Getting your deck ready for spring

Punxsutawney Phil promises only six more weeks of the cold snowy weather.

As I write this it is once again snowing outside the office window, yet everyone seems to be looking towards the upcoming spring. People are already talking about planning gardens, cookouts, and the like. If you are dreaming of life on your deck this spring and summer, now is the time to plan ahead for annual maintenance. Skipping a day of TLC for your deck in the spring can end up costing you big money in the long run.

Before you make a plan of attack you should walk on and around your deck looking for problem spots that need to be addressed. It is very important not to forget to inspect the underside of your deck as well, the most dangerous damage is usually hidden there. As you conduct your inspection look for rot, mildew, nails or screws that have worked their way out, loose railings, and any other dangers or eye soars that may be lurking.

Rot is the bane of all wood deck owners. Beyond just making your deck look run down it can be a looming danger to you and your family. The most important place to look for rotting wood is where your deck connects to your home. If this area shows significant damage it may be time to call in a professional. Every year decks separating from buildings cause many injuries and even some deaths. Another area that is a common place to find rot is where wood touches the ground. Extra attention should be paid to stair stringers and ground posts.

If you are finding significant damage due to rot you may be wondering if your deck needs to be replaced. If there is significant structural damage, you may need to build a new deck. There are several tell tail signs that your deck is on its way out. First, if the railing posts are week or loose it may be a sign of a larger issue. Secondly, nails and screws not holding when you try to secure into the frame members is another sign that the main structure of your deck has exceeded its “expiration date”. Lastly, visible signs of rot to the outer edged of the deck frame and if it is spongey to walk on are both signs of a dangerous deck. Of course when in doubt call in a professional to inspect and make a recommendation in regards to your outdoor living space’s future.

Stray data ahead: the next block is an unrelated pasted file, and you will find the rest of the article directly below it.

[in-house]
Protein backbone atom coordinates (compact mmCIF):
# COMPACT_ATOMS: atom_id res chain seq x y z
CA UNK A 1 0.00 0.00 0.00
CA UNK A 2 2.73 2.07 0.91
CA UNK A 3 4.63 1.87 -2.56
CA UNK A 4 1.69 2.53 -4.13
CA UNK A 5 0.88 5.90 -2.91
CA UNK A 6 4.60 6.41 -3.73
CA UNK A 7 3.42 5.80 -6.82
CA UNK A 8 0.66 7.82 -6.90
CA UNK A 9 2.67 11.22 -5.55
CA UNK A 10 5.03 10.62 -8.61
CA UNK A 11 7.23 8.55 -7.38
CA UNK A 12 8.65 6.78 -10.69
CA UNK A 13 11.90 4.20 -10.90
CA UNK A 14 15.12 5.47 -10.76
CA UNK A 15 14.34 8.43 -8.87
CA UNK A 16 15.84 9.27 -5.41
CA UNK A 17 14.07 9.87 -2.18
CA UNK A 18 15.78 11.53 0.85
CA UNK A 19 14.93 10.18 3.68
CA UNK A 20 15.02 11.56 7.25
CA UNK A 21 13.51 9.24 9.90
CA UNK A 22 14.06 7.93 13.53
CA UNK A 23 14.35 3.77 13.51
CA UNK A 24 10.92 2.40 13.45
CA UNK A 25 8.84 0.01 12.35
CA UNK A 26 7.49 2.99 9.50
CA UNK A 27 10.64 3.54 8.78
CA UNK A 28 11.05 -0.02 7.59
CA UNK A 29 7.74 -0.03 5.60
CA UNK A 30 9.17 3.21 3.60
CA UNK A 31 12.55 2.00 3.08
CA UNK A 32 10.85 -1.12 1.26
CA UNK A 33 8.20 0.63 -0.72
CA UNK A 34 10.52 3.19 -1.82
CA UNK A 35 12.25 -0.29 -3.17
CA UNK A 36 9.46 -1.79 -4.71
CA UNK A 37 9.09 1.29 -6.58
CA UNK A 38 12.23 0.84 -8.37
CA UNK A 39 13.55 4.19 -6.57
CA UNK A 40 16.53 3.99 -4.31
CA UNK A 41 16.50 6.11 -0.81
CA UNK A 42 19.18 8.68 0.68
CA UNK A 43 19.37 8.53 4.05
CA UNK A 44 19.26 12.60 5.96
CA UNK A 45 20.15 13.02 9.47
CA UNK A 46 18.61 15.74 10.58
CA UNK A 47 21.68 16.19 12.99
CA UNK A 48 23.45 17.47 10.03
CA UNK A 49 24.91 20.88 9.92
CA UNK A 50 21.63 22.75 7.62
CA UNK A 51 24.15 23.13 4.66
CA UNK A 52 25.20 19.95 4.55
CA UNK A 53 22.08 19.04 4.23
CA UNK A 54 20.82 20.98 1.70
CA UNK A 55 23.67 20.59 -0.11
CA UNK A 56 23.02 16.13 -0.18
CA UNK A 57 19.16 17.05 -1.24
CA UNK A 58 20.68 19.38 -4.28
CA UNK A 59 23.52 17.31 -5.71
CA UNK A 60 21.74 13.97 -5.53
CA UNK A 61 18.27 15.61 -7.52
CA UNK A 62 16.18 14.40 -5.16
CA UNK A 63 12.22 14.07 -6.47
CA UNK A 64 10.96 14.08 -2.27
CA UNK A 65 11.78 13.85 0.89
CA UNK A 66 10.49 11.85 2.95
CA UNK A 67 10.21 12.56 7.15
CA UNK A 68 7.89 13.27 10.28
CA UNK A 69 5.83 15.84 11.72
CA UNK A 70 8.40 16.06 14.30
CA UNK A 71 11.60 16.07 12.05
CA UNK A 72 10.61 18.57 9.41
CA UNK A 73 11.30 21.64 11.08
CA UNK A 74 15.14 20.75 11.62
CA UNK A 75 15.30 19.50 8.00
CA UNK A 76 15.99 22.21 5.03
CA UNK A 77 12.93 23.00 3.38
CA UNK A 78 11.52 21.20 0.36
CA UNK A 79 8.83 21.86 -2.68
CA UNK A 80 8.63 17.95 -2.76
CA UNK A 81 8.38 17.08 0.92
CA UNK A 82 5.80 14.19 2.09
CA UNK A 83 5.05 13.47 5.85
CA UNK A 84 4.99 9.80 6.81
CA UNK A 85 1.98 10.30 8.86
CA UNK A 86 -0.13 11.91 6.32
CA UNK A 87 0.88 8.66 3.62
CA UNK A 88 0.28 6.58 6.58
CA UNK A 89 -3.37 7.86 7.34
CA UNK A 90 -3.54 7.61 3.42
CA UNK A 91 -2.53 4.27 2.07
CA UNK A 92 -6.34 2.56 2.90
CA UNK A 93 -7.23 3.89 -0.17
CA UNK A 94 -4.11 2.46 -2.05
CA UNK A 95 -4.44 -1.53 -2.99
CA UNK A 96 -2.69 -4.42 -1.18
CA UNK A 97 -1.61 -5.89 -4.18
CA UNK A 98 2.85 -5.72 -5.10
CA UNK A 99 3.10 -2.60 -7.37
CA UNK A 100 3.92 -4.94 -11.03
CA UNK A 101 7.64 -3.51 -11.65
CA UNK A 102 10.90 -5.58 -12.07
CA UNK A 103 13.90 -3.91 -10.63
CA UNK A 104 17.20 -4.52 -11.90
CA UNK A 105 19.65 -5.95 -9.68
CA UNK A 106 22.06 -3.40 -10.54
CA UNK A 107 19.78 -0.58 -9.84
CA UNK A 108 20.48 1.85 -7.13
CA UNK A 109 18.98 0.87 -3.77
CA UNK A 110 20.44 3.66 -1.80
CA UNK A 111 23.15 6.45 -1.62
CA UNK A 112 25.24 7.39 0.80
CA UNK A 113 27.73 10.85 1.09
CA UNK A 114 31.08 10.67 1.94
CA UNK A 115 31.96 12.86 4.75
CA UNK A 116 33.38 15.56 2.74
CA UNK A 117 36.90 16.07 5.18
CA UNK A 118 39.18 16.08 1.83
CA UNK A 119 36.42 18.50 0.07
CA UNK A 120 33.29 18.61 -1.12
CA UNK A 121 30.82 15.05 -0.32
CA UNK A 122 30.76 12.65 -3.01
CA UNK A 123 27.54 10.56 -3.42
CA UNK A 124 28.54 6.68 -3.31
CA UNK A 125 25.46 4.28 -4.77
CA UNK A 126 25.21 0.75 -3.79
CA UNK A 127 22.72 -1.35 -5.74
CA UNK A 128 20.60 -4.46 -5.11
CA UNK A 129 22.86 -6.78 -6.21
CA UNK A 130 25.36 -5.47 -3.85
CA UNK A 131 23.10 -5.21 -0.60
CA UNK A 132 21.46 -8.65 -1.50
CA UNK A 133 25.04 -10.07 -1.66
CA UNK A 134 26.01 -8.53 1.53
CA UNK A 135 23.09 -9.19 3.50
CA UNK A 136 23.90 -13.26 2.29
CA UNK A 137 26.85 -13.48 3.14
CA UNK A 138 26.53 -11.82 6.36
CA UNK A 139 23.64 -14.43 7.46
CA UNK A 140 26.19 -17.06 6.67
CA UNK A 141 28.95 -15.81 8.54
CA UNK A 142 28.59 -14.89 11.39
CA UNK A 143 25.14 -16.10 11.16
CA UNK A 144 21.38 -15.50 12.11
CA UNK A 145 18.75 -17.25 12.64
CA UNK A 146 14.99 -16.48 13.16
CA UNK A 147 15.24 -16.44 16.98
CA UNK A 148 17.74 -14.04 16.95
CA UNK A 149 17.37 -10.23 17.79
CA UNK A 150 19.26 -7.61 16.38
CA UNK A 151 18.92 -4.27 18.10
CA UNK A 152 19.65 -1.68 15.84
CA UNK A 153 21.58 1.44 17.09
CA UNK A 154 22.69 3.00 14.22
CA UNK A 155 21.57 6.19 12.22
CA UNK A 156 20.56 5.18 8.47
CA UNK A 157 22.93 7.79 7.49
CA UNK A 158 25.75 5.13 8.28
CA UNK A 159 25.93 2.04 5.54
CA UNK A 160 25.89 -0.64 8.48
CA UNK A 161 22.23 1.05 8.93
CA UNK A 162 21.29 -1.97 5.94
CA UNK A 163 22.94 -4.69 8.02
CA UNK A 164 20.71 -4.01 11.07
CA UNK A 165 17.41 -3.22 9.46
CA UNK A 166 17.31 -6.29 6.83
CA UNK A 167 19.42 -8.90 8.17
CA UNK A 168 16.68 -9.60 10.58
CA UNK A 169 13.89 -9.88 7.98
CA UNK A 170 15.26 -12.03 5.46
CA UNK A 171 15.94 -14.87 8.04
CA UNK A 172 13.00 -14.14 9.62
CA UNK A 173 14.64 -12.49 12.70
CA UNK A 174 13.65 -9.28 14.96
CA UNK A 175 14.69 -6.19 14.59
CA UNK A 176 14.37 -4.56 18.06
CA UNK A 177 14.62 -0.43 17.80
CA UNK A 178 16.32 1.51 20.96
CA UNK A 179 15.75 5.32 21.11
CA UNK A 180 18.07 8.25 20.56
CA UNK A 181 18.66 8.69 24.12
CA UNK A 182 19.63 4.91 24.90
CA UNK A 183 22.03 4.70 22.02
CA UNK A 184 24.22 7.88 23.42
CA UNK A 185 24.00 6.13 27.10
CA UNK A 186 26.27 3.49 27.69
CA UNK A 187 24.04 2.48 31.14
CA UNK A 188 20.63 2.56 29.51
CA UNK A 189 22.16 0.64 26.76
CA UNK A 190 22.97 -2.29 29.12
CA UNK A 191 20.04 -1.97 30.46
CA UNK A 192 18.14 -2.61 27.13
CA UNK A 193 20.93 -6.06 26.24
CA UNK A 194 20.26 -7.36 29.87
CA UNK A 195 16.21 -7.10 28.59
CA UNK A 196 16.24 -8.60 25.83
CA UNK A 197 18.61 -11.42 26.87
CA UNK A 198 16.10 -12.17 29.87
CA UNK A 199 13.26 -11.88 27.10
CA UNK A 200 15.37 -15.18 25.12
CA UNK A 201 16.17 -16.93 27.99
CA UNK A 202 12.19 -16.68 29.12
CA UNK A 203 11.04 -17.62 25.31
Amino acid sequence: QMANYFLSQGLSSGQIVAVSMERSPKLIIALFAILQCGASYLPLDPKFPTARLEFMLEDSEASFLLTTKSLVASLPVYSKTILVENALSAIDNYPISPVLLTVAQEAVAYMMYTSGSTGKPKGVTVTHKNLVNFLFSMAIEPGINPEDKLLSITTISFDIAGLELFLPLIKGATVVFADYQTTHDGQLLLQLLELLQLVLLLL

Assuming that your deck is not a looming death trap, next thing on the list is cleaning. You may want to skip this step, but a thorough cleaning will prevent rot and mildew from becoming a problem in the first place. First thing you need to do is remove everything from your deck, ensuring you don’t drag items across the deck boards leading to additional damage. Next clean between the deck boards with a putty knife to ensure leaves or debris are not trapped between the boards. After that, using a stiff bristled broom, sweep away as much dirt, dust, leaves and debris as possible. Be sure to focus your efforts along the edges, corners and anywhere else build up may occur. If you used rock salt or other ice melt on your deck during the winter, DO NOT skip this next step. Power washing will get your deck looking its best and ready for the New Year. However, there are many things you need to keep in mind, first more power is not always better. A pressure washer used improperly can do major damage to your deck. Be cautious when using one. Consult the manufacture of your deck stain or sealer as to what kind of cleaning solvents to select for this job. Avoid using bleach or other caustic fluids that could damage your deck or landscaping. Soda Crystals are gaining popularity as an “eco Friendly” option. Once again, make sure you follow the manufactures directions.

Once your deck is safe and clean, now is the time to ponder the question “to stain or not to stain?” Industry professionals recommend re-staining every year and a half to three years. This depends on the amount of direct sun light your deck gets. The more exposure to direct UV rays your deck gets the more often you will need to stain it. If you wait too long it could lead to damage, dry and cracked boards that you will then have to replace.

If you follow all of these tips you will greatly extend the life of your deck. Which will in turn save you money down the line. More importantly you will have a safe and beautiful place to spend time with your friends and family when the weather is beautiful. Let the cook outs begin!